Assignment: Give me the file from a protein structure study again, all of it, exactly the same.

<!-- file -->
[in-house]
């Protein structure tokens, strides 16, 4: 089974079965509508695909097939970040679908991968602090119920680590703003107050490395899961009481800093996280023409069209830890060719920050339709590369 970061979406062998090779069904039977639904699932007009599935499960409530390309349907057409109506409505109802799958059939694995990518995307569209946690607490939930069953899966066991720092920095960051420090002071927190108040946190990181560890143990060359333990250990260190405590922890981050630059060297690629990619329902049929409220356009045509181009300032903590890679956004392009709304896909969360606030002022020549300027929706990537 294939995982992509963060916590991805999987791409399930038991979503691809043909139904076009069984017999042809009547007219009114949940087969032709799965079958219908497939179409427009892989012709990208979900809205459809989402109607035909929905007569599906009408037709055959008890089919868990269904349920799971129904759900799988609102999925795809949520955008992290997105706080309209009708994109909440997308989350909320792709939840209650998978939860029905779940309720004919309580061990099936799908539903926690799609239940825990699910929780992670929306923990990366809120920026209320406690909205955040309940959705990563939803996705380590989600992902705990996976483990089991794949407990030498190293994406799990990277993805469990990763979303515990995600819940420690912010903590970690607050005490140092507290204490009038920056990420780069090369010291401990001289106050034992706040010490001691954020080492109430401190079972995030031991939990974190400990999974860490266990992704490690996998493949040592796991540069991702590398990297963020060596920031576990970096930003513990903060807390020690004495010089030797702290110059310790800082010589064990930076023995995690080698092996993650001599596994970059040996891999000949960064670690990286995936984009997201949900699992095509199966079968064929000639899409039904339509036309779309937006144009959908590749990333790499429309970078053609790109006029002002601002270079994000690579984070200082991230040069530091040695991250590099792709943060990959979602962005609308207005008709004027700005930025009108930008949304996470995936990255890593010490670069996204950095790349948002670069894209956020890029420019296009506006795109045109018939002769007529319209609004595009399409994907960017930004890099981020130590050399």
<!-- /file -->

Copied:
[in-house]
């Protein structure tokens, strides 16, 4: 089974079965509508695909097939970040679908991968602090119920680590703003107050490395899961009481800093996280023409069209830890060719920050339709590369 970061979406062998090779069904039977639904699932007009599935499960409530390309349907057409109506409505109802799958059939694995990518995307569209946690607490939930069953899966066991720092920095960051420090002071927190108040946190990181560890143990060359333990250990260190405590922890981050630059060297690629990619329902049929409220356009045509181009300032903590890679956004392009709304896909969360606030002022020549300027929706990537 294939995982992509963060916590991805999987791409399930038991979503691809043909139904076009069984017999042809009547007219009114949940087969032709799965079958219908497939179409427009892989012709990208979900809205459809989402109607035909929905007569599906009408037709055959008890089919868990269904349920799971129904759900799988609102999925795809949520955008992290997105706080309209009708994109909440997308989350909320792709939840209650998978939860029905779940309720004919309580061990099936799908539903926690799609239940825990699910929780992670929306923990990366809120920026209320406690909205955040309940959705990563939803996705380590989600992902705990996976483990089991794949407990030498190293994406799990990277993805469990990763979303515990995600819940420690912010903590970690607050005490140092507290204490009038920056990420780069090369010291401990001289106050034992706040010490001691954020080492109430401190079972995030031991939990974190400990999974860490266990992704490690996998493949040592796991540069991702590398990297963020060596920031576990970096930003513990903060807390020690004495010089030797702290110059310790800082010589064990930076023995995690080698092996993650001599596994970059040996891999000949960064670690990286995936984009997201949900699992095509199966079968064929000639899409039904339509036309779309937006144009959908590749990333790499429309970078053609790109006029002002601002270079994000690579984070200082991230040069530091040695991250590099792709943060990959979602962005609308207005008709004027700005930025009108930008949304996470995936990255890593010490670069996204950095790349948002670069894209956020890029420019296009506006795109045109018939002769007529319209609004595009399409994907960017930004890099981020130590050399």